Arnold Rothstein (1882-1928): Known as “The Brain,” Rothstein, son of a respectable Jewish businessman, was a legendary crime figure even during his own lifetime. Whether it was fixing the 1919 World Series, mentoring rising young hoods like Lansky and Luciano, serving as the model for both The Great Gatsby‘s Meyer Wolfheim and Guys and Dolls‘ Nathan Detroit, or defining gangster fashion so completely that it ended up becoming gangsta fashion, Rothstein lived large. Shot to death in 1928, allegedly over a gambling debt, he went to his grave the way he lived, keeping his cards close, his mouth shut, and his winnings big—the day he died he stood to collect over half a million dollars on the election of that year.
Robert Maxwell (1923-1991): Born Jan Ludvik Hoch in Czechoslovakia, he moved to England, adopted a new name and became both a Member of Commons and a press lord. A Jewy version of Rupert Murdoch, with whom he had a rivalry, “The Bouncing Czech” saw his spectacular rise end in a meteoric fall when he went overboard from his yacht and drowned. Rumors swirled that he was killed by the Mossad—for whom he allegedly worked for years—when he tried to shake them down for money to pay his mounting bills. Without question is the fact that he had propped up his empire with hundreds of millions looted from his companies’ pension funds, and that he still had enough left over to buy a burial plot on the Mount of Olives.
Ivan Boesky (1937-): Perhaps no one symbolizes the infamously greedy 80’s more than Ivan Boesky. Son of a Detroit restaurateur (translation; titty bar owner), he rose to the top of the Wall Street wolf pack and was invited to deliver the commencement address at the UC-Berkeley School of Business in 1986 where he delivered the immortal line, “Greed is Healthy.” Insider trading by contrast, is not, and led to Mr. Boesky spending some time in Club Fed (though not as much time as he would have spent had he not decided to take some of his friends and colleagues down with him).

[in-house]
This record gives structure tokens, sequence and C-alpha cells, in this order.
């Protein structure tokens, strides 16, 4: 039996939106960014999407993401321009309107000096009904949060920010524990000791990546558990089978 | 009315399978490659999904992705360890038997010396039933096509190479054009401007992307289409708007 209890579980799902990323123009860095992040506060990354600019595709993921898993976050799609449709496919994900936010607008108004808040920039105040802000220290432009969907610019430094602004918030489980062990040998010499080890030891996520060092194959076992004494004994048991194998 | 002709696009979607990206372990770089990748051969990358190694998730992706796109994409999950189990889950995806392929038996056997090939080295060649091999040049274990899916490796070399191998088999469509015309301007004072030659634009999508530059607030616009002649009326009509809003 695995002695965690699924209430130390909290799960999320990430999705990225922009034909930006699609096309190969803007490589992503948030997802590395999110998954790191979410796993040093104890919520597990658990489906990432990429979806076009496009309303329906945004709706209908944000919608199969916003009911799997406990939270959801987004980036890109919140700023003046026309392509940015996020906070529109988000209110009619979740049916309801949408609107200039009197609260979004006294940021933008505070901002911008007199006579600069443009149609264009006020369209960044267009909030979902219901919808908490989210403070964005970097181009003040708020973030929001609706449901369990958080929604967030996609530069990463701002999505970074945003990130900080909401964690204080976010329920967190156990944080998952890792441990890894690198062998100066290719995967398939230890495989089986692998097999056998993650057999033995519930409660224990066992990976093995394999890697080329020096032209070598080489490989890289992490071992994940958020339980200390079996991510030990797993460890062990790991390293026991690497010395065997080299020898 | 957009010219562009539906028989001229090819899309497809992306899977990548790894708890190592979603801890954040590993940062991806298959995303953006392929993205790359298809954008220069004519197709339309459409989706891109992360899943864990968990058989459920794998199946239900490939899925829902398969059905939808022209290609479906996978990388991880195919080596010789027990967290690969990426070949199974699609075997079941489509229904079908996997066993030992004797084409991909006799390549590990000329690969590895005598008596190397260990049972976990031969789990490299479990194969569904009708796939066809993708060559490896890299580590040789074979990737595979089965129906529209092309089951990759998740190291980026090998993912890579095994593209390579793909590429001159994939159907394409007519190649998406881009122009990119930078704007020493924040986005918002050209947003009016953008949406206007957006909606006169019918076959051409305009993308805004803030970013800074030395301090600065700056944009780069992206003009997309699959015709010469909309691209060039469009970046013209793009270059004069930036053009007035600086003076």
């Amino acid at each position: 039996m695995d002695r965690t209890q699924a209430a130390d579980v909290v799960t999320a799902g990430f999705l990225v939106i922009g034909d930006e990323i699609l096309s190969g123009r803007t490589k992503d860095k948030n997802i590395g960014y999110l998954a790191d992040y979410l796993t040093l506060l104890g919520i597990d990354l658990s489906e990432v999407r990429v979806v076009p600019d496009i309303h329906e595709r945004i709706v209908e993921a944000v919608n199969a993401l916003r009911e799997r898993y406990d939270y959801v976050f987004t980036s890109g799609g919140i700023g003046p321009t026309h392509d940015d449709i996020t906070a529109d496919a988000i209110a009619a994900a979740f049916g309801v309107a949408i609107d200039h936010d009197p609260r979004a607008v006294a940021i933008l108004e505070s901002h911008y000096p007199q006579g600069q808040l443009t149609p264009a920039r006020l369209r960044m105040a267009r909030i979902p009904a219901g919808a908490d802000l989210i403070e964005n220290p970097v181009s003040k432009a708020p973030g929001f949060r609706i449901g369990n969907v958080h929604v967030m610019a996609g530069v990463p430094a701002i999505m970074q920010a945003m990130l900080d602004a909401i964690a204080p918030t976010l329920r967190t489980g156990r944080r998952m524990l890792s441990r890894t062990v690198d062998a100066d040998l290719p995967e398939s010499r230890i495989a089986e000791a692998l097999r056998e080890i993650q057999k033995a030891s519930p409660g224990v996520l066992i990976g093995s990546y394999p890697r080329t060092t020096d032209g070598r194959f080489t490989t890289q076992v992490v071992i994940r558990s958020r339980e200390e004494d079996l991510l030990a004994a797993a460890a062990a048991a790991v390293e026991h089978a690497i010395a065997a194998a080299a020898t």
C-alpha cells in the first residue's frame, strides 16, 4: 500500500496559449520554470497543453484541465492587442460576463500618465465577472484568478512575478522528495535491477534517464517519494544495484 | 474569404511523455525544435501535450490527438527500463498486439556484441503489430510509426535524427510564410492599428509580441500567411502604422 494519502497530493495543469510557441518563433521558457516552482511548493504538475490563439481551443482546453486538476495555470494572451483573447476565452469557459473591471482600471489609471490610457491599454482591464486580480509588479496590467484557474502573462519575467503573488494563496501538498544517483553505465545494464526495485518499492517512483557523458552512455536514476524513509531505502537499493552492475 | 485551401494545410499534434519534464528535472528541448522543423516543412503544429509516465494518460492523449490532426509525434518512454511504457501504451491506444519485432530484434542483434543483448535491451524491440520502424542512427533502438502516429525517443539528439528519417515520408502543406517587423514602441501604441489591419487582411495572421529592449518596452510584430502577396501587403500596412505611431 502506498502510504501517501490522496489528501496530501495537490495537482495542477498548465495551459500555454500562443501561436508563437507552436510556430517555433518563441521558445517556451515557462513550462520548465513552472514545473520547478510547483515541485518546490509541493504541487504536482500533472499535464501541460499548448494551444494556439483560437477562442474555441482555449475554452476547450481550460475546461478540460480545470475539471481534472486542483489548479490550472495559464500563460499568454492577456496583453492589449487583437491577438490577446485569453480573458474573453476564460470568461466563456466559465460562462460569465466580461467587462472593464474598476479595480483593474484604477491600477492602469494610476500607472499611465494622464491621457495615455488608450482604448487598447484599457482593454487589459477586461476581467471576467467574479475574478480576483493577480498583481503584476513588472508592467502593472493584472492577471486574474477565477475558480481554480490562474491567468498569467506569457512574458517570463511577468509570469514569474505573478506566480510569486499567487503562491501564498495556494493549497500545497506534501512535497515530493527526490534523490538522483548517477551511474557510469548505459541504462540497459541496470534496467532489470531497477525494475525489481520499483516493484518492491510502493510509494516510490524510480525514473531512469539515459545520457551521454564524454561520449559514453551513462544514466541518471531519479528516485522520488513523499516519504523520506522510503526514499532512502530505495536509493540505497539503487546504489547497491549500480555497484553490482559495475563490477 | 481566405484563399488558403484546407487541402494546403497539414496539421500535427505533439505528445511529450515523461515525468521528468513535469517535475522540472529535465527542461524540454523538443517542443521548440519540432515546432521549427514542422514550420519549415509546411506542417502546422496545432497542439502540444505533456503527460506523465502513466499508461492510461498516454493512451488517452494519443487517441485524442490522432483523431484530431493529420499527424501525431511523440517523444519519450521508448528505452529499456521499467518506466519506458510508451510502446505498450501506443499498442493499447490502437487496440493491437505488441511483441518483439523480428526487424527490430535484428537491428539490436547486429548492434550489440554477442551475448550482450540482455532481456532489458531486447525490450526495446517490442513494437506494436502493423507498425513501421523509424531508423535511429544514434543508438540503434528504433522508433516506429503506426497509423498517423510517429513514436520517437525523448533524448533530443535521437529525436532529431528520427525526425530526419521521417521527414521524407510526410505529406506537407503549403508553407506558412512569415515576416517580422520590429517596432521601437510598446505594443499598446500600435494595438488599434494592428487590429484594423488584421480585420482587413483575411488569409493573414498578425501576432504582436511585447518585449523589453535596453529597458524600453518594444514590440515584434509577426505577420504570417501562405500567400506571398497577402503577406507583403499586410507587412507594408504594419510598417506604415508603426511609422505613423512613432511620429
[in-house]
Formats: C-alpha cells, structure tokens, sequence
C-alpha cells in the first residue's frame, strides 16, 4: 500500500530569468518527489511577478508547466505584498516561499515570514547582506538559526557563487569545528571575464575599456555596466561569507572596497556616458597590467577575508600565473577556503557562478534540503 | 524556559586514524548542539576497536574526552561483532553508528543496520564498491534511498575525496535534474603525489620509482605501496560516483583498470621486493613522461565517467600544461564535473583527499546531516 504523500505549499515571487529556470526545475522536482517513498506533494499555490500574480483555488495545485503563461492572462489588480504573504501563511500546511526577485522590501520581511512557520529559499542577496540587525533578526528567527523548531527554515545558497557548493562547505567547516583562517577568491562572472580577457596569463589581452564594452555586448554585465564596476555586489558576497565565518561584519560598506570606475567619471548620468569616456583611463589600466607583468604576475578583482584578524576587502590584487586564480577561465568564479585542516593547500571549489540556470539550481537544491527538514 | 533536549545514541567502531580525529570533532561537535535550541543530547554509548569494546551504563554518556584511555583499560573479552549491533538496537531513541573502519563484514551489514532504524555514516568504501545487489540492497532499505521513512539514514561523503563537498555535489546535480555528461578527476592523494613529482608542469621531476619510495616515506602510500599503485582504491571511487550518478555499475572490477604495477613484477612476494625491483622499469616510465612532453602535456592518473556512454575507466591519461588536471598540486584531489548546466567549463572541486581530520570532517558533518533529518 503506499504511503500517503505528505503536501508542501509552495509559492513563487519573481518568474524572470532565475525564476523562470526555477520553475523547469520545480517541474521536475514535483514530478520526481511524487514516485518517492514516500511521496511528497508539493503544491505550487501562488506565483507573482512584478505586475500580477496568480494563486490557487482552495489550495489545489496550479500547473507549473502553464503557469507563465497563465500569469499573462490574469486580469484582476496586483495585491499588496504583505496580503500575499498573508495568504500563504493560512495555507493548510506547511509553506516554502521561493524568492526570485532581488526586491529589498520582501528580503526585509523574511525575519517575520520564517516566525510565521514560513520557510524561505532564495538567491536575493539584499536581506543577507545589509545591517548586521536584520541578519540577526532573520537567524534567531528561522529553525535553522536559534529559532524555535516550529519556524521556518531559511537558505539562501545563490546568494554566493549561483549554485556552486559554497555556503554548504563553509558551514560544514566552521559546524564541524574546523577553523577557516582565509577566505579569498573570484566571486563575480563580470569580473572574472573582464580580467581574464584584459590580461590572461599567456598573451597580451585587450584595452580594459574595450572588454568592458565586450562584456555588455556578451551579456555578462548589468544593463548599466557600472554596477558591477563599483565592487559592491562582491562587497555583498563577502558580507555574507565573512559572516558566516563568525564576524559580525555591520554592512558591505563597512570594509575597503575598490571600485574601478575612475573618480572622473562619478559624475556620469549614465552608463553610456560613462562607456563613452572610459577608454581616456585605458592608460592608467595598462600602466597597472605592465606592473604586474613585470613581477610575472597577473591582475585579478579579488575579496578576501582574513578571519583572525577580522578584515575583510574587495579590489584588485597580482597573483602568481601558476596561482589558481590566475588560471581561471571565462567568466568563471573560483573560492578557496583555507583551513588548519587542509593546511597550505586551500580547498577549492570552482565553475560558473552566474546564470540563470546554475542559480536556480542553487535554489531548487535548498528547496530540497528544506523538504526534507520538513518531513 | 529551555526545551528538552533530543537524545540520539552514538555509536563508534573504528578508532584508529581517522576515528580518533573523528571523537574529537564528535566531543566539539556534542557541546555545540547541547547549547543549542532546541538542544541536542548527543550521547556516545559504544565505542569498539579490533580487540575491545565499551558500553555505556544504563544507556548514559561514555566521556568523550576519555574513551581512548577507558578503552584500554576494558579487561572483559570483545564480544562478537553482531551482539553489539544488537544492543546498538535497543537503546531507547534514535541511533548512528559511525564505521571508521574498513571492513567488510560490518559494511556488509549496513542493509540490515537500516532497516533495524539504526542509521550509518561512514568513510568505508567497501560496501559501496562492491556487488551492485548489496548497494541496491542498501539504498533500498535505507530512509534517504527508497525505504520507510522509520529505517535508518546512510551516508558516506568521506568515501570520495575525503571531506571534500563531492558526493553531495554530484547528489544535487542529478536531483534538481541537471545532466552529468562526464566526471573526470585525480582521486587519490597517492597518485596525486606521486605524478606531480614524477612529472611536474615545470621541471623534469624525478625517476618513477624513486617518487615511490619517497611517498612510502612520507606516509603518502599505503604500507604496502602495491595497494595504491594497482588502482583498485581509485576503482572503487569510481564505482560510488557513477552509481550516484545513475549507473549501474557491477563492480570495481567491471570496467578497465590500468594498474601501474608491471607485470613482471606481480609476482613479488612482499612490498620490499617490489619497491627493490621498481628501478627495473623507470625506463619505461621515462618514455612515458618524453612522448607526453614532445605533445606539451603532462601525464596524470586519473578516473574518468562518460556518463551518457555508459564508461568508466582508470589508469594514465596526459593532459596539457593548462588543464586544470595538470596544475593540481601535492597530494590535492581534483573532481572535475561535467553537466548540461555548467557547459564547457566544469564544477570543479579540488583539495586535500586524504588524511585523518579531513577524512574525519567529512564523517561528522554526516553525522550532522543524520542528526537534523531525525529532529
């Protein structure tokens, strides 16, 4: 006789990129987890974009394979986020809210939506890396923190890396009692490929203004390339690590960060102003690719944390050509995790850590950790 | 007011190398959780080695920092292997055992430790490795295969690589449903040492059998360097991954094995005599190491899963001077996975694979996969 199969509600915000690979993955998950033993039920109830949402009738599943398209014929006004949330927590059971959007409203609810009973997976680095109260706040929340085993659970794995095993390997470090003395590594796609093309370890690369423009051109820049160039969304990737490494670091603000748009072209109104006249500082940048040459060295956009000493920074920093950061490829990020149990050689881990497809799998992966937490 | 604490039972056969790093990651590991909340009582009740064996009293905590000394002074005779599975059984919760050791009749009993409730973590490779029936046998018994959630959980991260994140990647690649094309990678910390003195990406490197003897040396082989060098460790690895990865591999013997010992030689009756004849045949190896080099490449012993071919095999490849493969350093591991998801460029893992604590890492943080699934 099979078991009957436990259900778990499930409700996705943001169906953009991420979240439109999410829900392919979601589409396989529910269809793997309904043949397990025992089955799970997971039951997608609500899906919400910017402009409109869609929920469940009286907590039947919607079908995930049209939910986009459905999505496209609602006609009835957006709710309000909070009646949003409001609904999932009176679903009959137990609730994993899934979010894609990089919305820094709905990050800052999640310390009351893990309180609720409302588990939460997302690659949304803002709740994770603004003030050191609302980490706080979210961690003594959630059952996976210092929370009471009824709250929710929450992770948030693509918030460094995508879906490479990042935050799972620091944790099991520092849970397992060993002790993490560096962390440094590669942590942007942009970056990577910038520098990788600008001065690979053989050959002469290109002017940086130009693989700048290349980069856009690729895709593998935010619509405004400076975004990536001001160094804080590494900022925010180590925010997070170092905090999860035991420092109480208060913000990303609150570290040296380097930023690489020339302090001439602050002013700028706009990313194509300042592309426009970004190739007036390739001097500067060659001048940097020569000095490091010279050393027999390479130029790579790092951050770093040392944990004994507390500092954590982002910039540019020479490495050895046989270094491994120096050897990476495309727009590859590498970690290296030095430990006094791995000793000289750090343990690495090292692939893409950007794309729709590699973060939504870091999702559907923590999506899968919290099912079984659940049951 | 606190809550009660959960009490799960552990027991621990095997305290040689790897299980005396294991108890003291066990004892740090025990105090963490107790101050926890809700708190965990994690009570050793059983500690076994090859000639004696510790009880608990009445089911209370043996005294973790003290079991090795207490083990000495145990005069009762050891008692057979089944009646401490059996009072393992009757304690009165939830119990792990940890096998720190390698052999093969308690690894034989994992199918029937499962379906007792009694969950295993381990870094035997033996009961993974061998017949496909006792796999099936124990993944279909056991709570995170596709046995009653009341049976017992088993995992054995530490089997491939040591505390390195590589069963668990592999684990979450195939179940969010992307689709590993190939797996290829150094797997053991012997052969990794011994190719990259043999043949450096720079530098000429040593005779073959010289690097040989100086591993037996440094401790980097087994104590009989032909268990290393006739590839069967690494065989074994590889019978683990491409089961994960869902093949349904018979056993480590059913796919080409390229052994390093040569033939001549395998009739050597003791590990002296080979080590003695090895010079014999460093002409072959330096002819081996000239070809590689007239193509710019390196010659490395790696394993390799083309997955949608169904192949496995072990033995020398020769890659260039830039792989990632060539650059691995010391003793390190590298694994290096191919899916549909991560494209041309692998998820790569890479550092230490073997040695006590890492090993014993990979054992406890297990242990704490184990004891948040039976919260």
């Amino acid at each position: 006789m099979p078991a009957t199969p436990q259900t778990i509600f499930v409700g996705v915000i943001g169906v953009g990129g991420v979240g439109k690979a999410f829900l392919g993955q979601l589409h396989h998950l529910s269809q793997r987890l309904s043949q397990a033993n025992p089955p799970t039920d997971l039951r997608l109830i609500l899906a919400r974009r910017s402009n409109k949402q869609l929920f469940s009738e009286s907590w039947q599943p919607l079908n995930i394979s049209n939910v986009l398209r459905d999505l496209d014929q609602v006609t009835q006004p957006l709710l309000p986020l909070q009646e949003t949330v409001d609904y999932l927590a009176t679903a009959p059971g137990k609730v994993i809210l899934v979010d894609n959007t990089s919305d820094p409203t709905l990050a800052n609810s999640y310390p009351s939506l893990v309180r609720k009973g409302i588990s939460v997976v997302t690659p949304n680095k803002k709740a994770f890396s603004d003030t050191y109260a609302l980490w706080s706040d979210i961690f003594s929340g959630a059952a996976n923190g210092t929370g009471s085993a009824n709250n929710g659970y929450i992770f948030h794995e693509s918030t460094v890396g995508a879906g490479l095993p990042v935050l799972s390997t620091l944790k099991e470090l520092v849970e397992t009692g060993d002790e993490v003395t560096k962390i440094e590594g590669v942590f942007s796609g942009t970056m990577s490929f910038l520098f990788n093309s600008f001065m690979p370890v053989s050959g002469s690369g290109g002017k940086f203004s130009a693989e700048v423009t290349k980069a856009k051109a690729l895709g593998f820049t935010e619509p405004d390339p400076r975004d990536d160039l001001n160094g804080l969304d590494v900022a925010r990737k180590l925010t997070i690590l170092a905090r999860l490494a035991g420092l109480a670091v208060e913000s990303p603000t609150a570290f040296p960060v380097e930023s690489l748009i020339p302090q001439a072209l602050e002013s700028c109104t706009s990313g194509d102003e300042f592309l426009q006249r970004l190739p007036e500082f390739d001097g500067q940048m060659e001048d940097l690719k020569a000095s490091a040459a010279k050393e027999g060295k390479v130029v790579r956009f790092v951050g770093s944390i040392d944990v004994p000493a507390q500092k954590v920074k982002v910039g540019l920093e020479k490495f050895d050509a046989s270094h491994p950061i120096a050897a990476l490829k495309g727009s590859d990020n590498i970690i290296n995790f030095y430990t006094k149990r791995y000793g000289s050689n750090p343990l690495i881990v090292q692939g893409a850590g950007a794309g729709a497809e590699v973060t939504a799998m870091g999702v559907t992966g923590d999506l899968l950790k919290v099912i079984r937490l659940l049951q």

Jezdimir Vasiljevic (1948-): To be sure, it’s never a good thing when, as in the case of Serbia in the early ’90s, your economy becomes dependent on a pyramid scheme. It’s an even worse thing, however, when the arms-dealing, chess-loving, bank president who’s running the scheme absconds to Israel with the money. Funny, his name doesn’t look Jewish.
Aaron Spelling (1923-): It’s precisely because he’s done so much fine work that we can’t forgive his trespasses. Already rich as Croesus, Spelling just couldn’t stop lusting after the green stuff, even if it meant adding Ted McGinley to the cast of the Love Boat, or replacing Tattoo with Lawrence on Fantasy Island, or standing idly by while his daughter got what may be the worst boob job in TV history, all to help prolong interest in shows that should have been allowed to die with dignity. Count your money, Spelling, and know that your crimes need no Shakespeare to be immortalized; long after the depredations of Robert Maxwell have been forgotten, the haunting memories of Seventh Heaven will live on and on and on…
ADDITIONAL RESEARCH BY RUSSELL EIDA